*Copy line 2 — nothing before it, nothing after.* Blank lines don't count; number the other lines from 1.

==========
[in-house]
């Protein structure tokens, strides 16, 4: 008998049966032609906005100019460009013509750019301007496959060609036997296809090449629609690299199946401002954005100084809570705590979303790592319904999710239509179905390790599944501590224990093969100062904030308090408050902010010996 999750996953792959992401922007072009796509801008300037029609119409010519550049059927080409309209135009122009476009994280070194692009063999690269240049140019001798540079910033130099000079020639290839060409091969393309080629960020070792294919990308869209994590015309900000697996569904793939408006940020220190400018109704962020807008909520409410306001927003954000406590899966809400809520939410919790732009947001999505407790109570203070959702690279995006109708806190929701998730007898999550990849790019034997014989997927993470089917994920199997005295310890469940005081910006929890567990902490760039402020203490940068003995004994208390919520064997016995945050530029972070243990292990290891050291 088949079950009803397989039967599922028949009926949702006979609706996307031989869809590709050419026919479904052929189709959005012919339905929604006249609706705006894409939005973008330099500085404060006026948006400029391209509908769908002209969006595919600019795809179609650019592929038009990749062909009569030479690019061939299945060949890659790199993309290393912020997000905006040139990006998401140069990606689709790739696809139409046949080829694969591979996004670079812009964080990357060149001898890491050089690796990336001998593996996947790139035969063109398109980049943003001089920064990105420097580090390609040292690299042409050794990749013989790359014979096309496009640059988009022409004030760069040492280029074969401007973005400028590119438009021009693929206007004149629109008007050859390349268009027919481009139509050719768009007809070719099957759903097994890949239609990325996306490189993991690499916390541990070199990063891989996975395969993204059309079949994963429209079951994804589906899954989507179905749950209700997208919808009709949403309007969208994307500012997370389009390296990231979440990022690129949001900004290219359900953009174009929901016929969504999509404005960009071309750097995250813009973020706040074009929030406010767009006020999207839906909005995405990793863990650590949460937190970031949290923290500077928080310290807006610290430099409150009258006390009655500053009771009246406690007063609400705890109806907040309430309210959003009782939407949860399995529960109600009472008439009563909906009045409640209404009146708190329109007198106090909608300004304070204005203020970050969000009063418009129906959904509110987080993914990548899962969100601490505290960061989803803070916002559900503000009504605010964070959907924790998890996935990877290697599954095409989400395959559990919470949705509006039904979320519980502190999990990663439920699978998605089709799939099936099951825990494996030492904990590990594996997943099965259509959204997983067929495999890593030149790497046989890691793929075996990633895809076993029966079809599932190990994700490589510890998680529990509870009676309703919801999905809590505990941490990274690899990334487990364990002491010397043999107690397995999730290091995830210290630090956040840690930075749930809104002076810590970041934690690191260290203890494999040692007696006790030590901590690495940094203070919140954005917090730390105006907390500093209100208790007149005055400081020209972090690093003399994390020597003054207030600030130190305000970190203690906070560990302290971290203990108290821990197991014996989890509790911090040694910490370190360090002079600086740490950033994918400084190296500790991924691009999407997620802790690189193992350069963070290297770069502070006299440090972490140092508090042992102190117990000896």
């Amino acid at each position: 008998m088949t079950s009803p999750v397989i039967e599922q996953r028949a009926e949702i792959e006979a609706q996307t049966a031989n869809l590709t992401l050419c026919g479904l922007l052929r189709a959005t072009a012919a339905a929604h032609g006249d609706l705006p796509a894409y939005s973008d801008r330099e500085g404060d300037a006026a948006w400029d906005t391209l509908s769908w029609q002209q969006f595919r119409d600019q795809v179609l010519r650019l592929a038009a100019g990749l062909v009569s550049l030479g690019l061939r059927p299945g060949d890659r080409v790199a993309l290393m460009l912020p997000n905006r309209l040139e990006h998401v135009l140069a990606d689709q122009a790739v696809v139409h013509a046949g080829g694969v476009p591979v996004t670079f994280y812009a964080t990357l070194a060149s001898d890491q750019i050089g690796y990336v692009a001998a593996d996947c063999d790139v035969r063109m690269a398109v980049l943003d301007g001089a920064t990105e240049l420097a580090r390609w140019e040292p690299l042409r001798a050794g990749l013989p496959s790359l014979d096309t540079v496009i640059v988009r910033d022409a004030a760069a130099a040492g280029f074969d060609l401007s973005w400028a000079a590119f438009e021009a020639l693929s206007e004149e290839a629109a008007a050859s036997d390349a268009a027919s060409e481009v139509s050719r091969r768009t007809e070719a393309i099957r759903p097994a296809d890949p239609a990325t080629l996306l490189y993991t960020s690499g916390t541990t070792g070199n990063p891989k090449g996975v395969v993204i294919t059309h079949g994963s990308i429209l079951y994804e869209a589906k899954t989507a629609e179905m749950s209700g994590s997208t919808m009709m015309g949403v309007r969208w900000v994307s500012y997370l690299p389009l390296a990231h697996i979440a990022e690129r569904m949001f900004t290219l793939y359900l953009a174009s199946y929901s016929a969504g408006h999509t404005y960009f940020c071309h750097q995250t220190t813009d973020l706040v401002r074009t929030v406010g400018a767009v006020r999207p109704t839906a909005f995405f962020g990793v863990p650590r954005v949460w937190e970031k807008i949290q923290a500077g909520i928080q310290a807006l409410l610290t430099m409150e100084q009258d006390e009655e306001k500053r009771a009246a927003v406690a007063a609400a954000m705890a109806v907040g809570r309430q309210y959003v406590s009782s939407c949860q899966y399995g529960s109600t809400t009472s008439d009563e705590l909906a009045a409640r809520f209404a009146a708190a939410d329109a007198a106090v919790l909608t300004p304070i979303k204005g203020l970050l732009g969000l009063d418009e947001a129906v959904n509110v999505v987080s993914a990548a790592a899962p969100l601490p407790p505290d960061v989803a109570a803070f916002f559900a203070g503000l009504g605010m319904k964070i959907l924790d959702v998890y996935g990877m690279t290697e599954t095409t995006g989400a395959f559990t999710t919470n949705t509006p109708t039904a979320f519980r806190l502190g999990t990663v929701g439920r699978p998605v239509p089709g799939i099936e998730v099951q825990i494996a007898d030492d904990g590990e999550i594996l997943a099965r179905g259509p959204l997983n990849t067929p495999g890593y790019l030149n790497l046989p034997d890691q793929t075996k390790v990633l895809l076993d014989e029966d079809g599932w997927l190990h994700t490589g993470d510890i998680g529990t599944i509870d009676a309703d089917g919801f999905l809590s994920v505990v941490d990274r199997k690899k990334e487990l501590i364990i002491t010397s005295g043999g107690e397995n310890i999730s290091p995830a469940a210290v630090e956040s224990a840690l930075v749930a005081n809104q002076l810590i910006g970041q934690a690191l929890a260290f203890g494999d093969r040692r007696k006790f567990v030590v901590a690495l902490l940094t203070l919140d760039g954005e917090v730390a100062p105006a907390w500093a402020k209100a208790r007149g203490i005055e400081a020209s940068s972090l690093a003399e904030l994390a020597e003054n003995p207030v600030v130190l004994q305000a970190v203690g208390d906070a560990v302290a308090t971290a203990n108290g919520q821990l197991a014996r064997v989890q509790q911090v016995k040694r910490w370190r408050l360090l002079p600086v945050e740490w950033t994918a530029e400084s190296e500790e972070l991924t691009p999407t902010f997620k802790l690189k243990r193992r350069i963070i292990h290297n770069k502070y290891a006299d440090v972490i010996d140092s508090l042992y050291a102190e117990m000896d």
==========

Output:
């Protein structure tokens, strides 16, 4: 008998049966032609906005100019460009013509750019301007496959060609036997296809090449629609690299199946401002954005100084809570705590979303790592319904999710239509179905390790599944501590224990093969100062904030308090408050902010010996 999750996953792959992401922007072009796509801008300037029609119409010519550049059927080409309209135009122009476009994280070194692009063999690269240049140019001798540079910033130099000079020639290839060409091969393309080629960020070792294919990308869209994590015309900000697996569904793939408006940020220190400018109704962020807008909520409410306001927003954000406590899966809400809520939410919790732009947001999505407790109570203070959702690279995006109708806190929701998730007898999550990849790019034997014989997927993470089917994920199997005295310890469940005081910006929890567990902490760039402020203490940068003995004994208390919520064997016995945050530029972070243990292990290891050291 088949079950009803397989039967599922028949009926949702006979609706996307031989869809590709050419026919479904052929189709959005012919339905929604006249609706705006894409939005973008330099500085404060006026948006400029391209509908769908002209969006595919600019795809179609650019592929038009990749062909009569030479690019061939299945060949890659790199993309290393912020997000905006040139990006998401140069990606689709790739696809139409046949080829694969591979996004670079812009964080990357060149001898890491050089690796990336001998593996996947790139035969063109398109980049943003001089920064990105420097580090390609040292690299042409050794990749013989790359014979096309496009640059988009022409004030760069040492280029074969401007973005400028590119438009021009693929206007004149629109008007050859390349268009027919481009139509050719768009007809070719099957759903097994890949239609990325996306490189993991690499916390541990070199990063891989996975395969993204059309079949994963429209079951994804589906899954989507179905749950209700997208919808009709949403309007969208994307500012997370389009390296990231979440990022690129949001900004290219359900953009174009929901016929969504999509404005960009071309750097995250813009973020706040074009929030406010767009006020999207839906909005995405990793863990650590949460937190970031949290923290500077928080310290807006610290430099409150009258006390009655500053009771009246406690007063609400705890109806907040309430309210959003009782939407949860399995529960109600009472008439009563909906009045409640209404009146708190329109007198106090909608300004304070204005203020970050969000009063418009129906959904509110987080993914990548899962969100601490505290960061989803803070916002559900503000009504605010964070959907924790998890996935990877290697599954095409989400395959559990919470949705509006039904979320519980502190999990990663439920699978998605089709799939099936099951825990494996030492904990590990594996997943099965259509959204997983067929495999890593030149790497046989890691793929075996990633895809076993029966079809599932190990994700490589510890998680529990509870009676309703919801999905809590505990941490990274690899990334487990364990002491010397043999107690397995999730290091995830210290630090956040840690930075749930809104002076810590970041934690690191260290203890494999040692007696006790030590901590690495940094203070919140954005917090730390105006907390500093209100208790007149005055400081020209972090690093003399994390020597003054207030600030130190305000970190203690906070560990302290971290203990108290821990197991014996989890509790911090040694910490370190360090002079600086740490950033994918400084190296500790991924691009999407997620802790690189193992350069963070290297770069502070006299440090972490140092508090042992102190117990000896």